(Sweet’s mother was scared by a telegraph operator, as boys in the 40s gibed about an untoward penchant: the penchant-holder’s mother had a nasty fright during pregnancy, leaving the holder with said penchant. If a kid repeated himself, his mother had been scared by a broken phonograph needle. Not brilliant but serviceable on the playground.)

Then Sweet speaks of a “Broadcasting Board of Governors” and its “startups” since Sept. 11, 2001.

“But public diplomacy is more than just good PR,” she writes, meaning radio programs – the “startups” just mentioned. Then she names more things to do, including “grants to developing nations to develop its [their?] own free press, putting content on the Internet and increasing money into [italics added] Arabic and Chinese language training. It’s the whole message.”

I’ll say. But excuse me. I have to go increase some money into the parking meter. They are nasty about that stuff in Oak Park, demonstrating no diplomacy whatever.

PROBLEMS, PROBLEMS: “Most agree on this: The Unite…

PROBLEMS, PROBLEMS: “Most agree on this: The United States has an image problem,” says Sun-Times’s Lynn Sweet in today’s column over-ambitiously entitled, “What in the world awaits Condi?” as in Condoleezza Rice, our new sec. of state. Muslims and Canadians do not approve of our war in Iraq, for instance. Golly.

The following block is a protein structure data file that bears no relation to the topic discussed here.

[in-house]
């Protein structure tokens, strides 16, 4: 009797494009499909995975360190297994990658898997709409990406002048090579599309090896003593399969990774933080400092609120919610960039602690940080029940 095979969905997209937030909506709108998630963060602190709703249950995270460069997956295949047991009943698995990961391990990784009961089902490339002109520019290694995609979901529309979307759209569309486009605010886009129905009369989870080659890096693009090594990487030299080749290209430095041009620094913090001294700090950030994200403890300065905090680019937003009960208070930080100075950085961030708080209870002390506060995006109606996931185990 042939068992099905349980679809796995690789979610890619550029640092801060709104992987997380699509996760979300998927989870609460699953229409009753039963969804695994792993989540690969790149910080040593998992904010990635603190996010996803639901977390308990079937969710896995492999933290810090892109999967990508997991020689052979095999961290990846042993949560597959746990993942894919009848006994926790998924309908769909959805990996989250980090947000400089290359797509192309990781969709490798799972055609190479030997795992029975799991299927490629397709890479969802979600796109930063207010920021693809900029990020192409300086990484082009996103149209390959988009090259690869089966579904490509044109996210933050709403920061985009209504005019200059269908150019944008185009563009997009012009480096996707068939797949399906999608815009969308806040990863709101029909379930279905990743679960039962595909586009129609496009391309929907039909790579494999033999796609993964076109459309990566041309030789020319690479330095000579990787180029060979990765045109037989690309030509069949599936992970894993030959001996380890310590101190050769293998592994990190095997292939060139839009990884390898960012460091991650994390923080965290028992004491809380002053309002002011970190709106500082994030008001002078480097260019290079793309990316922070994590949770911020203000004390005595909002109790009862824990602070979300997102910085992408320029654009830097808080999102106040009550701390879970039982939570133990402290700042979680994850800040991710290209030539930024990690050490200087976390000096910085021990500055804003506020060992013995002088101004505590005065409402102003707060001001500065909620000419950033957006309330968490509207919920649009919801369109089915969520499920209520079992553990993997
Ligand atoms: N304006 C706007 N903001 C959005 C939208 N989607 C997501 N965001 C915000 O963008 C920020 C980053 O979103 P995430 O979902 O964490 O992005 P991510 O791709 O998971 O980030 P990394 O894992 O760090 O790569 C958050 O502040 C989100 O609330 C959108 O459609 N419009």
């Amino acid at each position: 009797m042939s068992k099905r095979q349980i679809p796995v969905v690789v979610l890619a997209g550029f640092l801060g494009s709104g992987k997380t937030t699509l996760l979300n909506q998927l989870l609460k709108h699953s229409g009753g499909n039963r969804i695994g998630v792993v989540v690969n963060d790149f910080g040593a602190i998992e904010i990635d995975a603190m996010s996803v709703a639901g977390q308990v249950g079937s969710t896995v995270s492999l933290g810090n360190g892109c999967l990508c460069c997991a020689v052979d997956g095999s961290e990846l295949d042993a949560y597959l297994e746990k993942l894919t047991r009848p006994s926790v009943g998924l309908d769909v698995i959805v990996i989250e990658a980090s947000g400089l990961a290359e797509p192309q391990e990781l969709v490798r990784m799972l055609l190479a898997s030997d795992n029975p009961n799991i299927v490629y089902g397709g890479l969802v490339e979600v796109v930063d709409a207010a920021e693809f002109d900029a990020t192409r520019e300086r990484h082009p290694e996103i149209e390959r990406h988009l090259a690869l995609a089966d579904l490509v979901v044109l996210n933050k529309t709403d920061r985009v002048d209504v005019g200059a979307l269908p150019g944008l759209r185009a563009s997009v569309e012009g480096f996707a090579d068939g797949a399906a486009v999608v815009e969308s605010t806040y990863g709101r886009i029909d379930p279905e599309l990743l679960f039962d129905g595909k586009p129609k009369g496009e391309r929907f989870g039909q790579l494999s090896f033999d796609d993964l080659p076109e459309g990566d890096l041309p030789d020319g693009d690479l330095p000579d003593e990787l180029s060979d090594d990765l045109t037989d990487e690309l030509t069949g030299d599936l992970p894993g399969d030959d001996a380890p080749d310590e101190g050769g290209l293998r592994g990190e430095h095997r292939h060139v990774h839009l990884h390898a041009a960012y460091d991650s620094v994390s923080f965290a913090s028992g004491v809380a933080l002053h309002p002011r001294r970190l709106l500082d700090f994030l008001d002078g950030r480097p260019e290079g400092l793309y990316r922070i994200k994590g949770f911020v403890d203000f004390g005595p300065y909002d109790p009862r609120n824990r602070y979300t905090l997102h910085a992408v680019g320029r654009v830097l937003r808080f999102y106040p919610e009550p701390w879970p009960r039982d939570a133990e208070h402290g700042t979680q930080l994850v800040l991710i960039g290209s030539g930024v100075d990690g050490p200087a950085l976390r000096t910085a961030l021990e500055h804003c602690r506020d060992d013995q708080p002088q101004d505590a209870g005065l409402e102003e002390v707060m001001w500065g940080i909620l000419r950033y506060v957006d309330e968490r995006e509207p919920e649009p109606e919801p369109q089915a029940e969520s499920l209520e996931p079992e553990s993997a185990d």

The goal is “to advance U.S. interests and security and to provide the moral basis for U.S. leadership in the world” by “public” diplomacy, says Sweet. An undersecretary’s position, currently empty, would normally handle this.

“There is a sense of urgency,” she says, felt by whom she does not say. She discusses this “public” diplomacy in spin-control terms: counter the lie right away, nip lies in buds.

But then she notes that the “regarded” Colin Powell, apparently meaning well-regarded, did not travel enough and so neglected “personal” diplomacy, staying home to protect his Rumsfeld-threatened turf. But Rice’s turf is not threatened. So:

“Rice should start traveling.

“A lot.”

(Paragraph structure in original.)

The unfilled-undersecretary-post problem is left behind.

Definitely.

Then (no transition) we are told about Congr. Henry Hyde, who “wrote . . . public diplomacy-related provisions in” (into?) a bill intended to reform our intelligence operation.